EM, still depending on the above writers, concludes quite rightly that, above all, the British managed to influence Indian intellectuals of their vision of Indian and world history, based on a paradigm of progress. EM: "In the context of enlightenment thinking, the British imposed upon the Indians a historical account of their own civilization, discounting traditional understandings as ahistorical and therefore irrational." (King)
No doubt, the early British perceptions of India and Hinduism were fraught with errors, perhaps none more so than the romantic idea that there was a pristine Aryan or Vedic age, exemplified by the Upanishads, when enlightened thinking actually existed in India, and that with the passage of time, the pure insights of that period became abased by an increasingly irrational (read non-Aryan) approach to life. Nevertheless, the fundamental concept of Western thinking, that time is linear and that there is an inexorable push in humanity towards evolution and historical progress, were readily accepted, and since the Indian intellectuals (not to mention the Muslims) were forced to accept that in many ways they had not evolved to the extent that the Europeans had, something had gone wrong in their approach: their evolution had been stilted.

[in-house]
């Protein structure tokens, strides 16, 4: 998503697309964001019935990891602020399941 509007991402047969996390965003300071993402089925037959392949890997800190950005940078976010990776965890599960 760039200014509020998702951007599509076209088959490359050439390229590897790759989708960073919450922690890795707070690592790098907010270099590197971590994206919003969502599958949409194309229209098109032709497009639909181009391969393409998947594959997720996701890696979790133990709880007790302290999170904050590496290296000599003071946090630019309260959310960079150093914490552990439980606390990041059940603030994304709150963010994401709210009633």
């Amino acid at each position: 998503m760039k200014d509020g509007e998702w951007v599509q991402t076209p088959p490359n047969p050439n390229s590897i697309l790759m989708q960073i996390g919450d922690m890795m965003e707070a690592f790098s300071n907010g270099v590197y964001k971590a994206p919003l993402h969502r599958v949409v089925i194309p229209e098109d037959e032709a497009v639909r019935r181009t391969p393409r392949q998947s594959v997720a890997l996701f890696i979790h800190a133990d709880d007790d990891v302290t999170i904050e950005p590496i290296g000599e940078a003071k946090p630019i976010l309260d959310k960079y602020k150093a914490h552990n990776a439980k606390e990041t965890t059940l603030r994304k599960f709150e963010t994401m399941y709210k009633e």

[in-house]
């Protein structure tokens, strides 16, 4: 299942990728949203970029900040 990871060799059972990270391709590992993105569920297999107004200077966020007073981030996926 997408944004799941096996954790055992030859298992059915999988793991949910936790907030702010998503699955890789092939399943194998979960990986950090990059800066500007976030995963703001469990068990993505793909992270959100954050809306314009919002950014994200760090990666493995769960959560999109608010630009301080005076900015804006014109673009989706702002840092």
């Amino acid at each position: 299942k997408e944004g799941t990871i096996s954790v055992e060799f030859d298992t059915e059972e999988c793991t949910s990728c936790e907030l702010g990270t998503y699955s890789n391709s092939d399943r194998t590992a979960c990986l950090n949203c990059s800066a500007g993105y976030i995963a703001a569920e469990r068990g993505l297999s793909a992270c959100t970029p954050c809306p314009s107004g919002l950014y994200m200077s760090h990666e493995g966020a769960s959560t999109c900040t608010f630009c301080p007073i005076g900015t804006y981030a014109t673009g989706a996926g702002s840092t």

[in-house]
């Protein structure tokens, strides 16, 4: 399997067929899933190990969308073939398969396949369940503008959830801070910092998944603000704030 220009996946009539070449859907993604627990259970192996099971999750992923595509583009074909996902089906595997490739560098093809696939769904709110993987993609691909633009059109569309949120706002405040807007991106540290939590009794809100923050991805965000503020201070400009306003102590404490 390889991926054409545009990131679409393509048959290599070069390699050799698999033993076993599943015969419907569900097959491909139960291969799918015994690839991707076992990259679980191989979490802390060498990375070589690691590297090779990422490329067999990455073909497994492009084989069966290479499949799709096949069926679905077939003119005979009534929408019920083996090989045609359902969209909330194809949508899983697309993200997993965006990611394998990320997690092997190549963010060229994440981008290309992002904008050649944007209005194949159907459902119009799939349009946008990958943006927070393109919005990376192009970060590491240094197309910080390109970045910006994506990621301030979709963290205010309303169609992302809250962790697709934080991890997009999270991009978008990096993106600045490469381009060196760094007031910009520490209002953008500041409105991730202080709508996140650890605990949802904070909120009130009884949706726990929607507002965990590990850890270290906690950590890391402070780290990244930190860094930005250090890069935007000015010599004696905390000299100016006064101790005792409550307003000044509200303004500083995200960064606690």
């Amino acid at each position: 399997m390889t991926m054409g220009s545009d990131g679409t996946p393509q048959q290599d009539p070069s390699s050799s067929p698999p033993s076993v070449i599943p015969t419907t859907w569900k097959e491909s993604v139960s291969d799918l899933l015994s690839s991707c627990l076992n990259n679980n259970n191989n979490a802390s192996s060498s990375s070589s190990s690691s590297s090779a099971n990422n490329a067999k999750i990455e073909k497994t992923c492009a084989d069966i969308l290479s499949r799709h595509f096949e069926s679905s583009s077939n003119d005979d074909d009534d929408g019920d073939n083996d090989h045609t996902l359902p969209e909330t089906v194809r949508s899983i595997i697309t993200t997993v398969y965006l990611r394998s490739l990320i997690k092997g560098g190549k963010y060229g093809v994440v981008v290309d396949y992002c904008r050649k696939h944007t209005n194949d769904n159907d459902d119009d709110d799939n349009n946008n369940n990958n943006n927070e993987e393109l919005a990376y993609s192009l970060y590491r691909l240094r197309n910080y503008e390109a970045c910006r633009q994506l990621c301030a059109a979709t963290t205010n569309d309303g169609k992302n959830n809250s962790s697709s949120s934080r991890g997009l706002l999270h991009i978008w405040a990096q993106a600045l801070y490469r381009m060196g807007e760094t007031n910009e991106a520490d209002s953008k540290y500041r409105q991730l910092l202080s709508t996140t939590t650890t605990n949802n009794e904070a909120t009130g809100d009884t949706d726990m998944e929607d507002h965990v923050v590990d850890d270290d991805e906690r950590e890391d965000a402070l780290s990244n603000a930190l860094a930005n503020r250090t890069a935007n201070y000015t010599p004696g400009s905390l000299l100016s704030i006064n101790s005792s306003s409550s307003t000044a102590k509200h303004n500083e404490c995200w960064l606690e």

In the Indian religious response to the Orientalist critique took different forms. The Brahmo Samaj's response "was to highlight those aspects of the Indian traditions that seemed to conform to a rational [as defined by the Europeans] understanding of the world, even if it was in need of a little refinement." The Ramakrishna movement, on the other hand, "would reject the rational in an effort to highlight the spiritual and universal essence of Hinduism." EM here states her thesis that "Bhaktivinoda would attempt to do both." This demonstrates, I guess, Bhaktivinoda's achintya-bhedabheda credentials.